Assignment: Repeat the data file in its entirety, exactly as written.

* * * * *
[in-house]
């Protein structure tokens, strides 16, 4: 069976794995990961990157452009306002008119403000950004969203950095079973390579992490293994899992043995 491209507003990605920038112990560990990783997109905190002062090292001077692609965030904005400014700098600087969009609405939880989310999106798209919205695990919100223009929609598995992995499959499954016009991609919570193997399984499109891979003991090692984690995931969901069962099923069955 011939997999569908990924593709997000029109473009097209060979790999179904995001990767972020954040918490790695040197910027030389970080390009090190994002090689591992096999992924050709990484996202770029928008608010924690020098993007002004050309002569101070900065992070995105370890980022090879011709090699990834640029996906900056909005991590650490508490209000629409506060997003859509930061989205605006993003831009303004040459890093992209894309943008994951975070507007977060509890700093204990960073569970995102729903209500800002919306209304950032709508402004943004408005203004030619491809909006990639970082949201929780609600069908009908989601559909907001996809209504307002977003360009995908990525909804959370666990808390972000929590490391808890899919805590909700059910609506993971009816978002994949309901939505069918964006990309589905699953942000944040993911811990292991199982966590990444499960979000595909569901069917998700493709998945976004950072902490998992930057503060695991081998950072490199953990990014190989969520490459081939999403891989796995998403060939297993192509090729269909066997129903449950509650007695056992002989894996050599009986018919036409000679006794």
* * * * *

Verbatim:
[in-house]
């Protein structure tokens, strides 16, 4: 069976794995990961990157452009306002008119403000950004969203950095079973390579992490293994899992043995 491209507003990605920038112990560990990783997109905190002062090292001077692609965030904005400014700098600087969009609405939880989310999106798209919205695990919100223009929609598995992995499959499954016009991609919570193997399984499109891979003991090692984690995931969901069962099923069955 011939997999569908990924593709997000029109473009097209060979790999179904995001990767972020954040918490790695040197910027030389970080390009090190994002090689591992096999992924050709990484996202770029928008608010924690020098993007002004050309002569101070900065992070995105370890980022090879011709090699990834640029996906900056909005991590650490508490209000629409506060997003859509930061989205605006993003831009303004040459890093992209894309943008994951975070507007977060509890700093204990960073569970995102729903209500800002919306209304950032709508402004943004408005203004030619491809909006990639970082949201929780609600069908009908989601559909907001996809209504307002977003360009995908990525909804959370666990808390972000929590490391808890899919805590909700059910609506993971009816978002994949309901939505069918964006990309589905699953942000944040993911811990292991199982966590990444499960979000595909569901069917998700493709998945976004950072902490998992930057503060695991081998950072490199953990990014190989969520490459081939999403891989796995998403060939297993192509090729269909066997129903449950509650007695056992002989894996050599009986018919036409000679006794």